The Chubb Fellow for the Fall 2018 semester is Gene Luen Yang, the award-winning graphic novelist, cartoonist, and educator.
Gene Luen Yang delivered the Chubb address at 4:30pm on Wednesday November 7th in the Yale University Art Gallery Auditorium. A private post-lecture reception with Yale dignitaries and special guests and a formal dinner with university students followed in Timothy Dwight College.
We were deeply honored to have Gene Yang come to campus this fall. Born and raised in California, he began drawing comics in the fifth grade. Yang graduated from the University of California at Berkeley in 1995 majoring in computer science with a minor in creative writing. He also received an M.A. in education from California State University at East Bay in 2003. During this period, he began self-publishing his comics under his own imprint, Humble Comics, and also taught computer science and served as the director of information services at Bishop O’Dowd High School in Oakland, California.
In 2006, Gene Yang published his path-breaking and prize-winning graphic novel, American-Born Chinese. Combining elements of American comics and Chinese folklore Yang explored Chinese American adolescence, identity, and cultural hybridity to illuminate the Chinese immigrant experience in the United States in the late 20th century. American Born Chinese became the first graphic novel to become a finalist for the National Book Award . It won the American Library Association’s Michael L. Printz Award for a book that “exemplifies literary excellence in young adult literature.” In the comic book world, the book won the 2007 Eisner Award for the best graphic album.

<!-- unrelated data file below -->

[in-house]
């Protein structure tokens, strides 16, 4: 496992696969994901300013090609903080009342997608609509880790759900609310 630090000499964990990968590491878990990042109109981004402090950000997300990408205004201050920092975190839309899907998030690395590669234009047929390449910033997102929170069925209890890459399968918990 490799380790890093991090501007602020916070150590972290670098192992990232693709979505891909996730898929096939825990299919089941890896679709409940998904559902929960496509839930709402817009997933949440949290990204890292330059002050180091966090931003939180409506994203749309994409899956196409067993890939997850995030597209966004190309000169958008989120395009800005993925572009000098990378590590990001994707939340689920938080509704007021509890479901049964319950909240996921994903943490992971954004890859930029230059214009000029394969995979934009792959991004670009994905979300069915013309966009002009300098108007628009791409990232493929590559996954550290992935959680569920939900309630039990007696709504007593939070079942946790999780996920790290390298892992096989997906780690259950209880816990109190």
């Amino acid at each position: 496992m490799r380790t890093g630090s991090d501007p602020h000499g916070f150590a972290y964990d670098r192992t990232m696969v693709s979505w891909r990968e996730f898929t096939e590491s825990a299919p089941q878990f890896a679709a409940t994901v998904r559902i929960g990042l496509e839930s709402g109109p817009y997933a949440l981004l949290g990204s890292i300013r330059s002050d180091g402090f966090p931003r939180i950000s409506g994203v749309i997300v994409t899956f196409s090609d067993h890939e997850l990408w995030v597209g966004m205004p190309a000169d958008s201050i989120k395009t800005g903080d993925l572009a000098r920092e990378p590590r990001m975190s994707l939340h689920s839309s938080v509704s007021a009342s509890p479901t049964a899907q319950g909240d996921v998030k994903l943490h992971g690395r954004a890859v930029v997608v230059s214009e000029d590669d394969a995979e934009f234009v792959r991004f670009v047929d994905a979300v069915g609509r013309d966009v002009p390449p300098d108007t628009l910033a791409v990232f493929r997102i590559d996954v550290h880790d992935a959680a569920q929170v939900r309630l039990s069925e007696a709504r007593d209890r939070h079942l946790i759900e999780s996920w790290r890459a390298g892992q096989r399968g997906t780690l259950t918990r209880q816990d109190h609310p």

His next major solo work, Boxers and Saints , published in 2011 chronicles the story of the 1900 Boxer Rebellion in China from two different protagonists and perspectives – a Chinese boy who joins the rebellion and a Chinese girl raised by Christian missionaries. Boxers and Saints was a finalist for the 2013 National Book Award and won the Los Angeles Times Book Prize in young adult literature. The book also received a nomination for the 2014 Eisner Award for the category of best publication for teens.
In 2016, Gene Yang won the prestigious MacArthur Fellows Award for “bringing diverse people and cultures to children’s and young adult literature and confirming comics’ place as an important creative and imaginative force within literature, art, and education.” The Library of Congress appointed Gene Yang to serve as the fifth National Ambassador for Young People’s Literature from 2016 to 2017. During his term, he promoted the platform of “reading without walls” to break down barriers and work towards greater social inclusivity and diversity in children’s literature.
Gene Yang has experimented with the superhero comic book genre to explore themes of race, inclusion, and social inequality. He has published The Shadow Hero (2014) to great acclaim and wrote for the New Super-Man serie s by DC Comics and Avatar: The Last Airbender for Dark Horse Comics . Yang has also published a series of graphic novels for young readers, Secret Coders that combines computer coding and logic puzzles with a mystery. He is currently at work on his non-fiction graphic novel, Dragon Hoops , that chronicles the story of the highly diverse six-person squad of the Bishop O’Dowd High School boys’ basketball team and their 2015 run for the California state championship.
Since 2012, Yang has taught in Hamline University’s MFA program in Writing for Children and Young Adults since 2012. He lives with his family in San Jose, California.
We are deeply honored to have such a distinguished leader and educator join the impressive list of Chubb Fellows who have visited Timothy Dwight College. Gene Yang’s lecture summarized his groundbreaking career as a graphic novelist, cartoonist, and educator was a enjoyed by many..